Environmental tracers and groundwater dating

Sampling in the Orto-Alysh wellfield, Kyrgyzstan

The BGS is the UK's leading organisation for groundwater dating and tracing. We use a wide range of environmental agents for this work including CFCs, SF6, tritium, radiocarbon and stable isotopes.

Some of our recent work includes:

  • characterising the isotopic fingerprint of phosphorus in drinking water
  • investigating residence time distribution in Chalk catchments
  • using age indicators to aid water supply operational planning
  • assessing the extent of induced leakage to urban aquifers
  • identifying basin-scale groundwater quality trends
  • determining the fate of nitrogen in moorland catchments
  • evaluating the effects of large-scale quarrying on groundwater movement
  • delineating the occurrence of pristine ice-age groundwaters in the UK

Why is the age of groundwater important?

There are various reasons why it can be important to know the age of groundwater in a particular aquifer. For example: does age validate the hydrogeological concept? Is the water a mixture of different ages? Is the water sustainable or being 'mined'? Did the water recharge in pre-industrial times? Was the water recharged during the ice age, i.e. under different climatic conditions?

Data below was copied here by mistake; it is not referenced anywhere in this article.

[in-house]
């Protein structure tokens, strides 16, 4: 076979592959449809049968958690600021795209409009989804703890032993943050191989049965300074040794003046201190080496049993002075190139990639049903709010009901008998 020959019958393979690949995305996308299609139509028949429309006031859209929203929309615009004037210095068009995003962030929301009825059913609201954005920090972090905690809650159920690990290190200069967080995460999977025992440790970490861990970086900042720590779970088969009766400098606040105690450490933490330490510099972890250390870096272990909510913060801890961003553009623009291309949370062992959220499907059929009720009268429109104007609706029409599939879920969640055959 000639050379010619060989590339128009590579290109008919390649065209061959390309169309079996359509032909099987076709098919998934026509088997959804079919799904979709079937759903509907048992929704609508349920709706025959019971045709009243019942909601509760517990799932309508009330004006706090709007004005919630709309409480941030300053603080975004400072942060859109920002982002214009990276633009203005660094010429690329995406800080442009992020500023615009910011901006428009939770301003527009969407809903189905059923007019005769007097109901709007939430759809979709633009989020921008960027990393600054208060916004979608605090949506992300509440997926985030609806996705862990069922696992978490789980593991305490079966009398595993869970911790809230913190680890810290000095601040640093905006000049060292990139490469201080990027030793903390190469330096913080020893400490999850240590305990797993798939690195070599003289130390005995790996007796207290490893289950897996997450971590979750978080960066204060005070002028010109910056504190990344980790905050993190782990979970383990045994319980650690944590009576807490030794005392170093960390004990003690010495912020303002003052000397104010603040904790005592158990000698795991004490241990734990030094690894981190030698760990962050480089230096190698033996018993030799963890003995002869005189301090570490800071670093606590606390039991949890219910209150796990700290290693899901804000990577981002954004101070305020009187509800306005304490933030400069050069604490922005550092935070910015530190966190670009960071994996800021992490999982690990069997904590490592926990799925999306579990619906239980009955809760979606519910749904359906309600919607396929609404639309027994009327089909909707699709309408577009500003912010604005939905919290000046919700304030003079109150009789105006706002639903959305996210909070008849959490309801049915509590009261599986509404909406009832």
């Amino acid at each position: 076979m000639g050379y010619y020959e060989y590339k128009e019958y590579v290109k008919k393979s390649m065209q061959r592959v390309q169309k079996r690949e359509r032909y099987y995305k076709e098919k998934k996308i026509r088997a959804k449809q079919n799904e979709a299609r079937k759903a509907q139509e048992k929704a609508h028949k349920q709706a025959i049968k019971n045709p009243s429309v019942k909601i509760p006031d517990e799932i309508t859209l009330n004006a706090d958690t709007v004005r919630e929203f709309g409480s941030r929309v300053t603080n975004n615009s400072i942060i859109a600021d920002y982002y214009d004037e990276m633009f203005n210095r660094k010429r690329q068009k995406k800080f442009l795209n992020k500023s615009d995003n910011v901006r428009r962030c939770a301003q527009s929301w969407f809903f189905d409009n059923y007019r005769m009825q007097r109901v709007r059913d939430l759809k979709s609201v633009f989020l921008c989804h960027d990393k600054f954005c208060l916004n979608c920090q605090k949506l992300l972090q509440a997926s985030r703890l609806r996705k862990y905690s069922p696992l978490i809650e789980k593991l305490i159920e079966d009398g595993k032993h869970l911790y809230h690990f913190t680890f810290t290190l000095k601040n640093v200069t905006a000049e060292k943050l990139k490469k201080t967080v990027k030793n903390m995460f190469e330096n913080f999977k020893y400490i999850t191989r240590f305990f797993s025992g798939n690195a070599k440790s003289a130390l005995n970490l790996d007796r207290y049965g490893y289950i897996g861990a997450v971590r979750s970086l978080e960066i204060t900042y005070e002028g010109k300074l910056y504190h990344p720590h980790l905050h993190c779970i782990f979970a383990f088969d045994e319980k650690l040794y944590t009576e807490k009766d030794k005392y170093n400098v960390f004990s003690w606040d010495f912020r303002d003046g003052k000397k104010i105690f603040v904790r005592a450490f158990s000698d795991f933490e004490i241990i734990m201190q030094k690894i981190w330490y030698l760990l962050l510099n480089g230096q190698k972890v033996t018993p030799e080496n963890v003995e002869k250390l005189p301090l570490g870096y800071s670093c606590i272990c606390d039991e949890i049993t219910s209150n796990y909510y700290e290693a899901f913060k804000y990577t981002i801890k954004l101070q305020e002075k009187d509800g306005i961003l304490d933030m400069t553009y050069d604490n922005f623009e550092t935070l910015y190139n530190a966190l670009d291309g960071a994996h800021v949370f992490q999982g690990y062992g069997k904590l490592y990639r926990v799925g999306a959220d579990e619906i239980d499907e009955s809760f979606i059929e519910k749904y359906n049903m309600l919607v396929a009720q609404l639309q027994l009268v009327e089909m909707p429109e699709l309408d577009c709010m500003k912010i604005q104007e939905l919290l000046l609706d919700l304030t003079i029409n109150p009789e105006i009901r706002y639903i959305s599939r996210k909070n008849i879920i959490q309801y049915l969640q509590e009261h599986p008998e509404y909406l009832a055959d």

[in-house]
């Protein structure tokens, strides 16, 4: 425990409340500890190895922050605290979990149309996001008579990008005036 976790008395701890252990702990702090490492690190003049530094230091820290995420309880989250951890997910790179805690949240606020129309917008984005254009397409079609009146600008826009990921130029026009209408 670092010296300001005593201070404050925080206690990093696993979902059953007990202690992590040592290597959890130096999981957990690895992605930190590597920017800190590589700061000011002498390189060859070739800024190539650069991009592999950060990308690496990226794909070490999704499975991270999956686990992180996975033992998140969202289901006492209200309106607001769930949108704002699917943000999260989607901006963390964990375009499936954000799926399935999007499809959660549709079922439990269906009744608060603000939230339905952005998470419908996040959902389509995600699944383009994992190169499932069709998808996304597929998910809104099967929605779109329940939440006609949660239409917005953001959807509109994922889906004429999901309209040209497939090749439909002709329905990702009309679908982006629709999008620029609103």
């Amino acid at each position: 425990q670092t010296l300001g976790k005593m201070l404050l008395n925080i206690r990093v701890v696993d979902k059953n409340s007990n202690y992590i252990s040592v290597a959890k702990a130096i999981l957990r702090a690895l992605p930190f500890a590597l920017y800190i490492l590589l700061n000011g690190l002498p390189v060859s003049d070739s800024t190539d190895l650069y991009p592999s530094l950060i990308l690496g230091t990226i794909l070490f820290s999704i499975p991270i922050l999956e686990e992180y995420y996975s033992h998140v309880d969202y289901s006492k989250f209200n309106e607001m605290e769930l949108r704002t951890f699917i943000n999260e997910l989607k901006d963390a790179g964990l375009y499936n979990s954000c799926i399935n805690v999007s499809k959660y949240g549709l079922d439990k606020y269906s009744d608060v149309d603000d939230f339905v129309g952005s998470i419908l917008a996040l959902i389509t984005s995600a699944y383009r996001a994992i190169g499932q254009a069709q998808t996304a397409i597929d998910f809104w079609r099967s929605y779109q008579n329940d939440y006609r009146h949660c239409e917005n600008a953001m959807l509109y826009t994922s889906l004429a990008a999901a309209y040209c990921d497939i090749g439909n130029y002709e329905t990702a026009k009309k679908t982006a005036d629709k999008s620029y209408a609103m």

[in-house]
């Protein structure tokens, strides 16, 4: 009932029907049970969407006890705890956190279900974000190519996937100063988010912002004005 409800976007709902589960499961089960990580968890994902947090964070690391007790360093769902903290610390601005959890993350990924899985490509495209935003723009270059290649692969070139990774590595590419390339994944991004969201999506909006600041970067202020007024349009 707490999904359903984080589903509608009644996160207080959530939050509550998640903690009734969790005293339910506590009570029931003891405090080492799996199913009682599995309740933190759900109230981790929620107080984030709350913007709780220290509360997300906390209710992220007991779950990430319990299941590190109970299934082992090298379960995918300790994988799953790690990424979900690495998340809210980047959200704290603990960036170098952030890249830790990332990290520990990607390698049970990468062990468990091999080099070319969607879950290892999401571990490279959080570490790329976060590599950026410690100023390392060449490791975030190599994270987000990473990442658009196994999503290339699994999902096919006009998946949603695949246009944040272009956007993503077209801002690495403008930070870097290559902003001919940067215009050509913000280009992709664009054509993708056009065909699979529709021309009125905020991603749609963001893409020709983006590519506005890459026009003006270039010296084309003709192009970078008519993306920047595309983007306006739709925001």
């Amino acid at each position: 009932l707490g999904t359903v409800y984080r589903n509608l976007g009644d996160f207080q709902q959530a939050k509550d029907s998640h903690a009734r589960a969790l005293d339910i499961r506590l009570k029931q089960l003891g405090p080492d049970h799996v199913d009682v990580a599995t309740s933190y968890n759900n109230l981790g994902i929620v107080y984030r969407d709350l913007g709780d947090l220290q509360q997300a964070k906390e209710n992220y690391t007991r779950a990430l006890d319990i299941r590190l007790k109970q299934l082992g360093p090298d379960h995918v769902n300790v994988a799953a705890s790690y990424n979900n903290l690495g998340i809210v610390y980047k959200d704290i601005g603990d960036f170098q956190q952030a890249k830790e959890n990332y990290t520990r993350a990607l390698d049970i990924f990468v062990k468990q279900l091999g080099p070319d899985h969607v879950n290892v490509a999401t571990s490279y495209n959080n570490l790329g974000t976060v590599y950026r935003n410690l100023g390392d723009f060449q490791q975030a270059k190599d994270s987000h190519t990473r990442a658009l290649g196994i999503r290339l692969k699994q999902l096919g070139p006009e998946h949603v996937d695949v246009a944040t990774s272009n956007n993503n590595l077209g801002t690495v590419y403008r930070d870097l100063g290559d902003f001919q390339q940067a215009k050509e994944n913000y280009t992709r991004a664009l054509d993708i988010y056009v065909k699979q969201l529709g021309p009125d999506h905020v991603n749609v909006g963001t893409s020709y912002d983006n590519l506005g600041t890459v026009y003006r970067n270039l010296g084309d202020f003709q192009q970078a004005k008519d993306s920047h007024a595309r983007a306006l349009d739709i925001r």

Which constituents can be used to date groundwater?

Some groundwater dating agents, for example radiocarbon (14C) are produced naturally in the environment and are suitable for dating waters many thousands of years old. Others, such as the chlorofluorocarbons (CFCs), are the result of man-made inputs to the environment and are best suited to dating young groundwaters. In some cases such anthropogenic compounds can also be used to trace groundwater flowpaths.


Contact Prof Daren Gooddy for further information.